*Czech programs recorded by HCJB Global Voice producers in the Czech Republic and the U.S. air on local stations in the Czech Republic and Slovakia. Programs also air on a Trans World Radio’s 24-hour satellite service, Radio 7, and on the Internet (www.radio7.cz). In addition, the staff publishes a magazine that is available in both Czech and Slovak.
MAJOR BOMB BLAST IN BEIRUT KILLS 10 IN CHRISTIAN AREA
A major bomb blast rocked a Christian area of the Lebanese capital Beirut today (Friday, Jan. 25), killing up to 10 people and injuring many others. The blast reportedly targeted a car used by a senior police official on a street in Hazmieh on the Christian eastern edge of the capital. Television footage showed black smoke and flames rising from the street. A body sat slumped in a delivery truck that was caught up in the explosion, eyewitnesses said. Thick black smoke curled into the sky as ambulances rushed to the scene, an area of office buildings and parking lots on a highway leading out of Beirut. Cars in one parking lot were set ablaze and badly damaged by the force of the blast. Christian areas in Lebanon have been hit by several bomb blasts and attacks in recent months and years, several of them blamed on Syria, which has denied responsibility for the violence. Friday’s blast came 10 days after a car bomb damaged an American diplomatic car in the Lebanese capital, killing three people and wounding 16. It was not yet clear who was responsible for the latest attack. Observers say Lebanon’s stability has been undermined by growing tensions between Muslims and Christians.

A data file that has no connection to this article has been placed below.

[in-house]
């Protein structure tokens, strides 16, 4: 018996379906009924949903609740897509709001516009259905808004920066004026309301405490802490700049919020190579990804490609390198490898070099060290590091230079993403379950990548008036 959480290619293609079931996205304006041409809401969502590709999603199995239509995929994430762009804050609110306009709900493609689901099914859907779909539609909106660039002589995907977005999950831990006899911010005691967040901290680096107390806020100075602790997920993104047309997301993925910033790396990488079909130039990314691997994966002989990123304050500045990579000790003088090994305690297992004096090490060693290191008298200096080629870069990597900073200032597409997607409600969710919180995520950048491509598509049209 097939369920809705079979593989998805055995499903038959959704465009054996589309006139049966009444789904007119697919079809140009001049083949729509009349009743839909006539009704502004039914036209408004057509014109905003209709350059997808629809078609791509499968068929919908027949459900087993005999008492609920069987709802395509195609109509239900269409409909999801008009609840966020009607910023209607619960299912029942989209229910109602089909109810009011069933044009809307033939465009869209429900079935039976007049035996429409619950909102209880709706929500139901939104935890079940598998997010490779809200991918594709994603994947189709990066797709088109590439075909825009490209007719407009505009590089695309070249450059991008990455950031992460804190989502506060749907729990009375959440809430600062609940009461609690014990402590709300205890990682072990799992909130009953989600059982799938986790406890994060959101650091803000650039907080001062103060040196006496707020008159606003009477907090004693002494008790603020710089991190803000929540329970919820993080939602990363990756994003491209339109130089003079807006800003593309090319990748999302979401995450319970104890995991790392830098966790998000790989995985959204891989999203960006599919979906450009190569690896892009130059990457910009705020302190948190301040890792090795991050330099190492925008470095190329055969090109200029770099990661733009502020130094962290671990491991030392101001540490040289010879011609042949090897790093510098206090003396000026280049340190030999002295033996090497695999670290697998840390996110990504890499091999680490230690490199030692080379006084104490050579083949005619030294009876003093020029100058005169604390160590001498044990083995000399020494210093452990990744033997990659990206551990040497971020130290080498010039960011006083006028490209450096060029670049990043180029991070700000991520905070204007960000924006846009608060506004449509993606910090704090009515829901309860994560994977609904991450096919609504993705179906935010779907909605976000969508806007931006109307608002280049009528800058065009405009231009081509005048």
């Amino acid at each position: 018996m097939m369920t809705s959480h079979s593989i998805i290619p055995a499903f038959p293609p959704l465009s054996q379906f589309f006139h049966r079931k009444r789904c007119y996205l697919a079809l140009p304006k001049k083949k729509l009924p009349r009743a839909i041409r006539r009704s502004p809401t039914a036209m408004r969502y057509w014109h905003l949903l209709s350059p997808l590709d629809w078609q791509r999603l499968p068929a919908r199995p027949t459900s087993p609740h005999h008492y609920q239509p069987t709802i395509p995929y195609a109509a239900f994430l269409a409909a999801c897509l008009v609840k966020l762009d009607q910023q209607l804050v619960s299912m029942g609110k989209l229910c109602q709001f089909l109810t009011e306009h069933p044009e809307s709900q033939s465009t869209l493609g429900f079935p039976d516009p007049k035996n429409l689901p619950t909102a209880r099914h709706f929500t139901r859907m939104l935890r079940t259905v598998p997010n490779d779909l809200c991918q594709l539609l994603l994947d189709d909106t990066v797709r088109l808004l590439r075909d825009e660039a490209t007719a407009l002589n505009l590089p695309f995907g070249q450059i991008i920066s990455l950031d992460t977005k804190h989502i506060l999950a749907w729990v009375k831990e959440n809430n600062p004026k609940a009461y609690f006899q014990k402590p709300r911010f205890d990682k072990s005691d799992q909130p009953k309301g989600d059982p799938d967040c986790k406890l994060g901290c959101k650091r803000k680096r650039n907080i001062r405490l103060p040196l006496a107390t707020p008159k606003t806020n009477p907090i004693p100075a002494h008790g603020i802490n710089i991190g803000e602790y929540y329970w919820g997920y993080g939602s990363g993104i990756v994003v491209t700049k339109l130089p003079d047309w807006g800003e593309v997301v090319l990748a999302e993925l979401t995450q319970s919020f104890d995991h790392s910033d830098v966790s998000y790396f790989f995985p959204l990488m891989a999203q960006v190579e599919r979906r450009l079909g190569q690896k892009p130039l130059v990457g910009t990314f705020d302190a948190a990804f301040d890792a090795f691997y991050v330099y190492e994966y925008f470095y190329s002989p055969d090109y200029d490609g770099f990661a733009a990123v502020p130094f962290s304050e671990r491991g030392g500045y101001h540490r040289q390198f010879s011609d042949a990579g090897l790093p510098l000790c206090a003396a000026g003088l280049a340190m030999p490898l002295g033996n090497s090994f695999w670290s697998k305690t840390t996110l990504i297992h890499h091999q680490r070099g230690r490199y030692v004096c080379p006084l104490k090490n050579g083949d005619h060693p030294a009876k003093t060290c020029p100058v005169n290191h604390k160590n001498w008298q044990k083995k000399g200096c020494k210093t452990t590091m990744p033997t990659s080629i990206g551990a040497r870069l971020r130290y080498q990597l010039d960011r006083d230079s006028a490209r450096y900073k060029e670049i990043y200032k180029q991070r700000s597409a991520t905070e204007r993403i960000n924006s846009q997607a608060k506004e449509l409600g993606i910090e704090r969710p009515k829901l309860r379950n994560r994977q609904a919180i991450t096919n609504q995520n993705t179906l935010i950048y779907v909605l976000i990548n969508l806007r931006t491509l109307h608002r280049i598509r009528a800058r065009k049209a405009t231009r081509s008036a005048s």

70-YEAR-OLD BANGLADESH WOMAN SET ON FIRE TO STOP HER BAPTISM